President Donald Trump — whose proposed 2018 budget would slash support for alternative energy — will soon get a new opportunity to undermine the solar power market by imposing duties that could increase the cost of solar power high enough to choke off the industry’s growth.

Could California Join China in Banning Gas Guzzlers?

Cars in an LA parking lot

Reposted with permission from EcoWatch.

By Lorraine Chow, EcoWatch

After China announced plans to ban new diesel and gasoline-powered cars, California Gov. Jerry Brown is said to be considering the same option, according to Bloomberg.

“I've gotten messages from the governor asking, 'Why haven't we done something already?'” Mary Nichols, chairwoman of the California Air Resources Board, told the publication. “The governor has certainly indicated an interest in why China can do this and not California.”

Claims Used to Overturn the Crude Oil Export Ban Are Turning Out False

Oil tanker near the Golden Gate Bridge.

Last week, oil companies in the United States exported approximately 1.2 million barrels of crude oil per day, setting a new record for exports since the ban on exporting crude oil was lifted in 2016. To put that in perspective, that is slightly more oil than the U.S. currently imports from Saudi Arabia.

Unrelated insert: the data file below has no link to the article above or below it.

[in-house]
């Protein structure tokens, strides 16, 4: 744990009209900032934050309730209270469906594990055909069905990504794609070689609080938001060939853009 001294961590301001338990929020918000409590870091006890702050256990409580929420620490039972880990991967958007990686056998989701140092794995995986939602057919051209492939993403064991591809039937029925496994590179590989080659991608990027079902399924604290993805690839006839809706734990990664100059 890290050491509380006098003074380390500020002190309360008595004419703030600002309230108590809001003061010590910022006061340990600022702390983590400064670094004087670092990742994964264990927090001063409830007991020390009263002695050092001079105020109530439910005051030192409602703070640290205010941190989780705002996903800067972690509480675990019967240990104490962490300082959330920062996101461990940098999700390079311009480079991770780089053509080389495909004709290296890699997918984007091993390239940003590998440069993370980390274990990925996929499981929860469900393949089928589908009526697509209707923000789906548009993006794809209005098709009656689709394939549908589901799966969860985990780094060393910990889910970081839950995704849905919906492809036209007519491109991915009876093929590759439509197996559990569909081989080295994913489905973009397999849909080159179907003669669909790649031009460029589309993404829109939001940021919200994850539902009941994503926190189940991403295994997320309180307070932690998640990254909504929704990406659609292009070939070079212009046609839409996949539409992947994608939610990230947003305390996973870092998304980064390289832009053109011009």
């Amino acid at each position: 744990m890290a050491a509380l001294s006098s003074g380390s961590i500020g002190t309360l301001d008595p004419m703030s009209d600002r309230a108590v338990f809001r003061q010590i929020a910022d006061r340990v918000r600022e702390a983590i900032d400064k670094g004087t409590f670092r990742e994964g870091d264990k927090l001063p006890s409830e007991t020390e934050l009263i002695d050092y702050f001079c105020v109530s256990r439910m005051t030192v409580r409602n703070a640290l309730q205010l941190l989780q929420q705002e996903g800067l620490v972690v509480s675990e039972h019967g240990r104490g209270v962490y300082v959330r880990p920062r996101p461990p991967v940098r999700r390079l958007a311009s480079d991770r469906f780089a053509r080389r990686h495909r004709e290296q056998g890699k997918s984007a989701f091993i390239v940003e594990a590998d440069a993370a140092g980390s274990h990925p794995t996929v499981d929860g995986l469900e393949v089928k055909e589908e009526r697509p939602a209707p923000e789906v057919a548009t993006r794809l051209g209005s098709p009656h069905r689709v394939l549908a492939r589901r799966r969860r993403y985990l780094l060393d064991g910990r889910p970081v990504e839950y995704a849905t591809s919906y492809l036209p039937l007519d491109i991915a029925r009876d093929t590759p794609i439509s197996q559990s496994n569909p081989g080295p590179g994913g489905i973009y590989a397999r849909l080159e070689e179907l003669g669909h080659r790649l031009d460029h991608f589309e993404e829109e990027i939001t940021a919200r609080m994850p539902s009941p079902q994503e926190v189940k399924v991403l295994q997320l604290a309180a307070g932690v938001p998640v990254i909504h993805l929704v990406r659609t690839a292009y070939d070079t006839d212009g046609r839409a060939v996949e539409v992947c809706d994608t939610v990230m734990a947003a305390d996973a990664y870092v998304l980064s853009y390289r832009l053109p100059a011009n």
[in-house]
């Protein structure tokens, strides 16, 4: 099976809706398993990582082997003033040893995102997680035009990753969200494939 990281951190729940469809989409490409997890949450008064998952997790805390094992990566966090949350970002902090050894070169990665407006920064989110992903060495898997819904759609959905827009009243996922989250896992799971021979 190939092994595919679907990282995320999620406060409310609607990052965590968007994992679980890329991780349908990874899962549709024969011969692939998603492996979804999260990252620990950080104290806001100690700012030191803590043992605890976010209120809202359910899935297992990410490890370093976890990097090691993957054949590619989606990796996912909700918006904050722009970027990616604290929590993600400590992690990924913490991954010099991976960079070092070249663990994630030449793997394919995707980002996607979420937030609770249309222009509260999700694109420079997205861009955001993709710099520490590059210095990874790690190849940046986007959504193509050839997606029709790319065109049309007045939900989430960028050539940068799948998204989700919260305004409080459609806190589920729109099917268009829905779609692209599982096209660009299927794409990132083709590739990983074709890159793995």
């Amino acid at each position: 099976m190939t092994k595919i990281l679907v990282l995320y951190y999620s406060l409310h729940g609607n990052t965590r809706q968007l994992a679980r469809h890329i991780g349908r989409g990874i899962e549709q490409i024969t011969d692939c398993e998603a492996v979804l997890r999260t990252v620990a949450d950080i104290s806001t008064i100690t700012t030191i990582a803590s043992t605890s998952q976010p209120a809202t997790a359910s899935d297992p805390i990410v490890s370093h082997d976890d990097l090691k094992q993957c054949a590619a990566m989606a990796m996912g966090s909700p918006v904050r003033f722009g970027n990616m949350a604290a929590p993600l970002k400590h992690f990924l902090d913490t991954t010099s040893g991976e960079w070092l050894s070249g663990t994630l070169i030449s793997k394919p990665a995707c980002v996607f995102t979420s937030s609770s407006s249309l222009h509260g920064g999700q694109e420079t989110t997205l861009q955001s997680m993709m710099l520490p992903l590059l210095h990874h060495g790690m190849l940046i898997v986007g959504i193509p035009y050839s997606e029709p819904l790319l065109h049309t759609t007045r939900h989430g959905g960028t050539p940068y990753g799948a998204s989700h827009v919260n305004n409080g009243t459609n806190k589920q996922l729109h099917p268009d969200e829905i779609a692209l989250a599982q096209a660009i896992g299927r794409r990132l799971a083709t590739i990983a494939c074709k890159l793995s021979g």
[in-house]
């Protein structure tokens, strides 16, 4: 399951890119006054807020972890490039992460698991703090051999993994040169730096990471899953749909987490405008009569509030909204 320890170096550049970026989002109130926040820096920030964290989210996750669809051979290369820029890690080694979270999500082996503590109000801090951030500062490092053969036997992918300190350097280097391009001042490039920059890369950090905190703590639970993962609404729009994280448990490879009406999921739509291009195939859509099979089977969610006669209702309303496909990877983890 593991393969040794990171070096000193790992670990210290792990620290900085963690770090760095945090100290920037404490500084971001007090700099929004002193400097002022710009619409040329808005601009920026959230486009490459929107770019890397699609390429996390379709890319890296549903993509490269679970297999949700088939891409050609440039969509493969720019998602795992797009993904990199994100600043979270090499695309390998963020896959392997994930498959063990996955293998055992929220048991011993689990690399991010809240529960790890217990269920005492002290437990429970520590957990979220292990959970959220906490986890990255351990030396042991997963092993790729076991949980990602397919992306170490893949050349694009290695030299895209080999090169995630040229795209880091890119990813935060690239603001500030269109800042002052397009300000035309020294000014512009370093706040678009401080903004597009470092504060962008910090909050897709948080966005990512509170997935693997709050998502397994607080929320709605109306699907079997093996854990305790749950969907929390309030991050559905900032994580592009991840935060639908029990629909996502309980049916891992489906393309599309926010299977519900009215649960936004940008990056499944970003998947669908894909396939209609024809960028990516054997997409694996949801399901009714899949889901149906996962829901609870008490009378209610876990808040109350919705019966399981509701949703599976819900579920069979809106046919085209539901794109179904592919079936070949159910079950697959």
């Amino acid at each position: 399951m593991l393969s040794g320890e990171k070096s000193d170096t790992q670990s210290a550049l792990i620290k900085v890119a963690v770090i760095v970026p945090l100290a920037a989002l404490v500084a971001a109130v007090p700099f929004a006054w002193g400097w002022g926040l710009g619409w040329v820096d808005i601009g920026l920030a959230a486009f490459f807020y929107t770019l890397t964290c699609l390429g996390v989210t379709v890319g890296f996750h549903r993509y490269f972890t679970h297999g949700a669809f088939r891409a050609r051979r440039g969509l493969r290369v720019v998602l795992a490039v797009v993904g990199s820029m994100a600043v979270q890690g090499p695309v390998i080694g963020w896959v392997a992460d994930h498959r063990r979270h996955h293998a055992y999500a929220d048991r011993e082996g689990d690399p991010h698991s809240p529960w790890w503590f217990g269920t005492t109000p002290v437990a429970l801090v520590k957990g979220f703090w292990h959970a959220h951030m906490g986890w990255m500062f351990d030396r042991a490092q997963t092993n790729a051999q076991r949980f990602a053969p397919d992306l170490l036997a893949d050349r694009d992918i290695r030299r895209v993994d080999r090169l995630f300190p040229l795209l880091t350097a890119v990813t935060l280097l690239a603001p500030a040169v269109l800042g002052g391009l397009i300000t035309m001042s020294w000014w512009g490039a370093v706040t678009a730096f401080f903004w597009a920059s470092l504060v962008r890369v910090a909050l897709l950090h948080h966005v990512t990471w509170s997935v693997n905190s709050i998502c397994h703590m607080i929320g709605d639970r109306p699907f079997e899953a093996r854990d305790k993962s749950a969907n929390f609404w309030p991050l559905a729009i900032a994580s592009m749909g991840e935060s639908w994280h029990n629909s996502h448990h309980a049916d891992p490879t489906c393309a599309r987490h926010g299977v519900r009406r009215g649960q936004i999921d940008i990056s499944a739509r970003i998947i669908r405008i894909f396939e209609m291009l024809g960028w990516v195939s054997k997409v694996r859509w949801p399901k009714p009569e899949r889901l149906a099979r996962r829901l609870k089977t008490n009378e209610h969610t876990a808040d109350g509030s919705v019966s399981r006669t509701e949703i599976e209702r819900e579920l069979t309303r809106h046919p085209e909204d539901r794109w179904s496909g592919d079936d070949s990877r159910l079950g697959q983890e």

This level of exports has “surprised” energy analysts, according to a report from CNBC. During the several-year campaign to end the crude oil export ban, the oil industry and its lobbyists peddled many arguments to justify the overturn, but a year after crude oil started leaving the U.S. for global markets, most of these predictions have quickly been proven wrong.

Rex Tillerson Backs Aggressive Policy in Disputed South China Sea as Exxon, Russia Eye Region’s Oil and Gas

Tillerson getting sworn in as Secretary of State with Trump

President Donald Trump's newly sworn-in Secretary of State, recently retired ExxonMobil CEO Rex Tillerson, turned heads when he expressed support for an aggressive military stance against China's actions in the disputed South China Sea during his Senate committee hearing and in response to questions from Democratic Party Committee members.

Tillerson's views on China and the South China Sea territory appear even more concerning against the backdrop of recently aired comments made by Trump's increasingly powerful chief strategist, Steve Bannon, that the two nations were headed toward war in the next five to 10 years, as reported by the Independent (UK). However, what Tillerson did not reveal in his answers is that Exxon, as well as Russian state-owned companies Gazprom and Rosneft, have been angling to tap into the South China Sea's offshore oil and gas bounty.